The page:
First published in Hurriyet Daily News Friday, November 19, 2010
By MUSTAFA AKYOL
BRUSSELS – What brought me to the European capital this time is an international conference organized by the Archons.
Never heard of the Archons before? I, at least, had not heard about them until a few months ago, when they invited me to speak at the “Religious Freedom: Turkey’s Bridge to the European Union” conference, which was held this week right at the European Parliament.
In the time between, I learned that the term “archon,” which originated in Byzantium and stands for pious Orthodox Christian believers who dedicate themselves to the service, and the defense, of their “mother church” – the Ecumenical Patriarchate of Constantinople. Most contemporary Archons are members of the American Greek community who support the Patriarchate by diplomacy and dialogue, besides donations and prayers.
Toying with treason
Besides the Archons themselves, the conference was joined by prominent Orthodox clerics, including Archbishop Demetrios and dozens of Western experts who focus on issues of religious freedom in Turkey. On the Turkish side, there was EU minister Egemen Bağış, who represented the Turkish government, members of various minority groups in Turkey and several Turkish lawyers and journalists.
The take-away message was that religious freedom needs to be enhanced in Turkey for all minority groups – and also for the Muslim majority, as several speakers, including myself, have underlined. As for the specific case of the Ecumenical Patriarchate, two crucial steps are urgently needed: the Halki Seminary, which was tyrannically closed down in 1971 during one of Turkey’s customary military coups, needs to be reopened. And the Turkish authorities simply need to respect the name of the institution.
I am sure some of my fellow Turks will denounce me as a “traitor” for saying that. So be it. But let me at least explain why.
First, I believe that no state, including mine, should have the power to decide how individuals and civil institutions should define themselves. States should exist to respect and protect our freedoms – not to violate them. Therefore it is utterly unacceptable to me that any state can dare to define the name of a religious institution – especially one that has existed for almost two millennia.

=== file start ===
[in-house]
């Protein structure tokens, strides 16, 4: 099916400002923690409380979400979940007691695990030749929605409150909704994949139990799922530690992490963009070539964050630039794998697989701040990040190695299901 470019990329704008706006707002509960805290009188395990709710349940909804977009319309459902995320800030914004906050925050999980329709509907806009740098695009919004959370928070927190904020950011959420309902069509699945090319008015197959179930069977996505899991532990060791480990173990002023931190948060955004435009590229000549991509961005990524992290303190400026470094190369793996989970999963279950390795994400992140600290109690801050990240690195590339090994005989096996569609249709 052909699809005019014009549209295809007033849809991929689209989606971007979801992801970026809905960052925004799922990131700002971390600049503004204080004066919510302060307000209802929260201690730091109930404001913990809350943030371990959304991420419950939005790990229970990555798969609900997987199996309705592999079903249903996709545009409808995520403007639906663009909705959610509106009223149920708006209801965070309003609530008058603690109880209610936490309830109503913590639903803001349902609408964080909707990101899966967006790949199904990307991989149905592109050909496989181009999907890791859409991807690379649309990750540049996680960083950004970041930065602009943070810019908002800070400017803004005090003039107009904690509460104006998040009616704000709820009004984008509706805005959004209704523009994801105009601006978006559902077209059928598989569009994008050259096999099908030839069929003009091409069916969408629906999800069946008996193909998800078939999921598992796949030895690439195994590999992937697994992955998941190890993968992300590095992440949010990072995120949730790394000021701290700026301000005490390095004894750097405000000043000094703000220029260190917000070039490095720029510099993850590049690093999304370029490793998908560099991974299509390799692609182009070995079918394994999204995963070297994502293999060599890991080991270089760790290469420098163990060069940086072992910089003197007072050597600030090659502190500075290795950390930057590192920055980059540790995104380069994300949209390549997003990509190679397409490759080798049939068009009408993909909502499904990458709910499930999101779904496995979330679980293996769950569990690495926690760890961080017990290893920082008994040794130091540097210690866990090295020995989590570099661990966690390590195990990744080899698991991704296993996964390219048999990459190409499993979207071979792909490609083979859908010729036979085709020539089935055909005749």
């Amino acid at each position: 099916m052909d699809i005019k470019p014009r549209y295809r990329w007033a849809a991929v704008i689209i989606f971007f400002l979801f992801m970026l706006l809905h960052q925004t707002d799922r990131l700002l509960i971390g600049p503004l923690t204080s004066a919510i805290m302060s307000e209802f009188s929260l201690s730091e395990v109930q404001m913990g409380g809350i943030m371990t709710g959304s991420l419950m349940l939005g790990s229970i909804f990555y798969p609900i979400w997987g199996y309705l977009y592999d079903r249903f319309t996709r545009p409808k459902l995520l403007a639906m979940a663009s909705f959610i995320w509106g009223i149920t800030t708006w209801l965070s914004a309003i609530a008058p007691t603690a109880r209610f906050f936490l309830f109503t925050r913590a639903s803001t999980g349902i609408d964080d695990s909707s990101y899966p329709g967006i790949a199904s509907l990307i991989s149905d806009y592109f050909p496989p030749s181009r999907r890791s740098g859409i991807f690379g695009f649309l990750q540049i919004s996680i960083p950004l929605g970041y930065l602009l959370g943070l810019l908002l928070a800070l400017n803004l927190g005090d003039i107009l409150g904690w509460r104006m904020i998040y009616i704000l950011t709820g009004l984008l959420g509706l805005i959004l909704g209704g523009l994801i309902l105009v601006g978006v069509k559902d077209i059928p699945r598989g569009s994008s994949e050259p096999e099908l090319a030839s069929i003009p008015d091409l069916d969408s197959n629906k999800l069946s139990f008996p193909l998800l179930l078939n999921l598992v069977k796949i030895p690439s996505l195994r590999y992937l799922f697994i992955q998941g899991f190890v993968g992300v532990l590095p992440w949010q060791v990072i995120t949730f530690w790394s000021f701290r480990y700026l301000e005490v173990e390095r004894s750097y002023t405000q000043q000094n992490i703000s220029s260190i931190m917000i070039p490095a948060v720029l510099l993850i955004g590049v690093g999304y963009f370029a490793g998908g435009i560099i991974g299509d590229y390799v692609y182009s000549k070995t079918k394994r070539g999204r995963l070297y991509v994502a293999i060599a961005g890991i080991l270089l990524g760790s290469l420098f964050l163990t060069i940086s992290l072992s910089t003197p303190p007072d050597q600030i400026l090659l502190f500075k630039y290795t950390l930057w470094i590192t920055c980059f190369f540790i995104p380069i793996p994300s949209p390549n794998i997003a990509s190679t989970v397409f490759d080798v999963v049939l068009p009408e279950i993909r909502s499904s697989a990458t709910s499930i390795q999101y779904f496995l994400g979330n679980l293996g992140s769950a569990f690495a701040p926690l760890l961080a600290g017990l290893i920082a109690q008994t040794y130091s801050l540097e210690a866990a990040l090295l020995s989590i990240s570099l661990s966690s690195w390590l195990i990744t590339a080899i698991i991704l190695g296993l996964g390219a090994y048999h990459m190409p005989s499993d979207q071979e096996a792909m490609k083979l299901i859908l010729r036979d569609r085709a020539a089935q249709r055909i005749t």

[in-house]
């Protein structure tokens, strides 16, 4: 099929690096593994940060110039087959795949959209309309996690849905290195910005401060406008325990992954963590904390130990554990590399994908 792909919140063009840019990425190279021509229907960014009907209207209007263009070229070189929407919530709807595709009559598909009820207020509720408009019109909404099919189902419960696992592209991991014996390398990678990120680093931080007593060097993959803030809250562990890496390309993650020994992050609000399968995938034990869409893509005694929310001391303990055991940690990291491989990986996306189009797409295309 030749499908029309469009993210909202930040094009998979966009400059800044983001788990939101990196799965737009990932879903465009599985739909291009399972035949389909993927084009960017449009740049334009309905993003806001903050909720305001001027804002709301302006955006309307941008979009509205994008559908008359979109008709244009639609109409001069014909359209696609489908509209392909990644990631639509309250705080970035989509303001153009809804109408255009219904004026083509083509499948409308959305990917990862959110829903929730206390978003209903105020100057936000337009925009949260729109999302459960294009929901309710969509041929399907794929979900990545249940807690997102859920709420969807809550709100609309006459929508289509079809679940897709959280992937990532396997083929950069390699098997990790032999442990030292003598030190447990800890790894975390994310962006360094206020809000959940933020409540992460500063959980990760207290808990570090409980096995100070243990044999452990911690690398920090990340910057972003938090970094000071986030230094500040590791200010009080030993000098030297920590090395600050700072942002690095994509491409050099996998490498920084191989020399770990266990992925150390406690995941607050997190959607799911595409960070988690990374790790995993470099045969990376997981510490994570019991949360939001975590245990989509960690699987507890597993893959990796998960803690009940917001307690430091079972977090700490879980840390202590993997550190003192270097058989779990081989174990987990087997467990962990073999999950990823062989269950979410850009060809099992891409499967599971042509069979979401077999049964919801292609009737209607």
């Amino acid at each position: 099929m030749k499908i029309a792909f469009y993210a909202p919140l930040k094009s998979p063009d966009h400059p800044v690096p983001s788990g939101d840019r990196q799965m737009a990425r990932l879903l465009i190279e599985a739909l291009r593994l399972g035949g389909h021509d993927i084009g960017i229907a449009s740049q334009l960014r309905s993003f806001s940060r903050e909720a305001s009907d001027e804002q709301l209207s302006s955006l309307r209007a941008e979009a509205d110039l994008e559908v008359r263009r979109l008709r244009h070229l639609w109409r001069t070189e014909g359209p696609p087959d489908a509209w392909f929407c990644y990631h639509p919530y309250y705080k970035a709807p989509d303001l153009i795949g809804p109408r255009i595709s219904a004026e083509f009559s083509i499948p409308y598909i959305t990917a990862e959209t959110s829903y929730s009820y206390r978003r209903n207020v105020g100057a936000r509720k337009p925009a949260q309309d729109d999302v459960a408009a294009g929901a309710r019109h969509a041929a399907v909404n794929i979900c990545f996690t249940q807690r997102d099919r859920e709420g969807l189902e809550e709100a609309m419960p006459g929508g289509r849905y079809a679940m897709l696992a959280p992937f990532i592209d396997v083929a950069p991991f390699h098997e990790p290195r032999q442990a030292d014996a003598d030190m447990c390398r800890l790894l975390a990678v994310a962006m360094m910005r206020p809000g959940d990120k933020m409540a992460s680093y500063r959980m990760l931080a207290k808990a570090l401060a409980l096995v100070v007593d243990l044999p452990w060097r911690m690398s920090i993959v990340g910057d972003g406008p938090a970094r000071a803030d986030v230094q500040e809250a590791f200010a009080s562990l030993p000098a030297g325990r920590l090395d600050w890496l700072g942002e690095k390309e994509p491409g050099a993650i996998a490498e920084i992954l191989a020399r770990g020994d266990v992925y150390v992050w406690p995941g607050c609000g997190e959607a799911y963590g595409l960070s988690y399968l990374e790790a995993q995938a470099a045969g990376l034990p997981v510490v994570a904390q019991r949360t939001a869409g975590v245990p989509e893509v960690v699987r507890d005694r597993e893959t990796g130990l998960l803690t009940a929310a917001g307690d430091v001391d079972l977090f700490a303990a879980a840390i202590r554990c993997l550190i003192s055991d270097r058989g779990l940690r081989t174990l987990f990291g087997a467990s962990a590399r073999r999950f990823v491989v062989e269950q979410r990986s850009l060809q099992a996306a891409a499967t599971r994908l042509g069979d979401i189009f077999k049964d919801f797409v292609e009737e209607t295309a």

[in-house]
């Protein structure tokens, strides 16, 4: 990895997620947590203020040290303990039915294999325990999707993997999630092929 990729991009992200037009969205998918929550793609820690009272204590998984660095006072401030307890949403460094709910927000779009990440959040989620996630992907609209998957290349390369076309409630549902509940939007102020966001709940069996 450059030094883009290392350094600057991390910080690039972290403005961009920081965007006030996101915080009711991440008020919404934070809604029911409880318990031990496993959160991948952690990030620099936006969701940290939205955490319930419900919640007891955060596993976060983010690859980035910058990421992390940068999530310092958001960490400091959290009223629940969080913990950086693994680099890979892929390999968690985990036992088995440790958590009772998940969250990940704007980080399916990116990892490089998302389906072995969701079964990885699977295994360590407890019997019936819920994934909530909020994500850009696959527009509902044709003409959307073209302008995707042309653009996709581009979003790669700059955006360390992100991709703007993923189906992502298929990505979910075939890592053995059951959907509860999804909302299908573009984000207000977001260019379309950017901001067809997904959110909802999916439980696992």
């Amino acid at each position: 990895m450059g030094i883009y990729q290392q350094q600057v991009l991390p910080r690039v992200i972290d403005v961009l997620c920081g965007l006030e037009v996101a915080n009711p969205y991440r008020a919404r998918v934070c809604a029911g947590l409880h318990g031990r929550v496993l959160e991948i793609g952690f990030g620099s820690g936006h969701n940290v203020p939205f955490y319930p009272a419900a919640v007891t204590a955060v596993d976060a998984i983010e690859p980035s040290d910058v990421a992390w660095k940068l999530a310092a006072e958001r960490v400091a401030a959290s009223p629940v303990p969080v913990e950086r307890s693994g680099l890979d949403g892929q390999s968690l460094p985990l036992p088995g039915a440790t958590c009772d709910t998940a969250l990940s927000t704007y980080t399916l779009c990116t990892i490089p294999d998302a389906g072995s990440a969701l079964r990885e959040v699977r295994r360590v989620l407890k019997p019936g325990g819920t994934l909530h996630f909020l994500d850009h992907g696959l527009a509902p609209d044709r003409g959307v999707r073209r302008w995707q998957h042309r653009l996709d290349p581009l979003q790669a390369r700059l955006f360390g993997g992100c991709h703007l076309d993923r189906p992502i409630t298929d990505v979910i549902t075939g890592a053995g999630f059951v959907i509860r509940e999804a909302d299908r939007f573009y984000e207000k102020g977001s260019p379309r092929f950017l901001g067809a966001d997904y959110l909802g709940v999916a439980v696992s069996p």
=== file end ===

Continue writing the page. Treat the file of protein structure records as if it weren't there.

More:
Second, Turks actually had no problem with the title “ecumenical” for centuries. Under the Ottoman Empire, the Patriarchate was given full amnesty and autonomy, and no Ottoman authority ever thought of interfering with its name. Even under the Turkish Republic, which has been less liberal than the Ottoman Empire in many aspects, the title of the Patriarchate did not become an issue for a long time.
It was only in the 1990s that some ultra-nationalist ideologues noticed that “ecumenical” means “universal.” This, they furiously noted, implies an authority that surpasses that of the Turkish state. And since worshipping the Turkish state is their raison d’être, they saw a big insult here. Soon, they even manufactured conspiracy theories about the “hidden agenda” of the Ecumenical Patriarchate, which is, supposedly, to build a “new Byzantium” in Istanbul.
My response to this is that the real insult to Turkey is to make it look so paranoid and senseless. The Ecumenical Patriarchate claims a spiritual authority, not a political one. (As Jesus said to Pilate: “my Kingdom is not of this world.”) We Turks should have nothing to say in this spiritual realm, which is simply none of our business.
The third issue at stake is the age-old principle of “reciprocity” between Turkey and Greece in regards to their respective Greek and Turkish minorities. I don’t like that principle, for it regards human rights as a bargaining chip. But even when we take that as a given, why are we following it on a lose-lose basis, by which both the Greek Orthodox in Turkey and the Muslim Turks in Greece get deprived of their freedoms?
Why don’t we rather use Prime Minister Recep Tayyip Erdoğan’s famous win-win formula, by setting our Christians free and then asking the Greeks to do the same for their Muslims?
Perhaps, then, Greece can retreat from some of its shameful policies, too – such as not allowing even a single mosque in Athens.
This last point brings me to what I also said at the Archons Conference on Religious Freedom: Turkey, despite all the positive developments in the past decade, still has lots of shortcomings with regards to religious freedom. But this is not an exclusively Turkish problem. The neighboring Greece is hardly any better when it comes to the rights of the Turks in Western Thrace. Bulgaria is fine now, but it carried out a horrible policy of forced assimilation on its Turks in the 1980s. For all these countries, and others in this part of the world, have been haunted by similar fears and poisoned by similarly nationalistic ideologies.
But now is the time to move on, and let freedom reign in the whole region. On the Turkish side, I suggest we start by simply acknowledging that His All Holiness Bartholomew I is the ecumenical patriarch. That will affirm a much-needed respect not just to him and his church – but also to our very selves.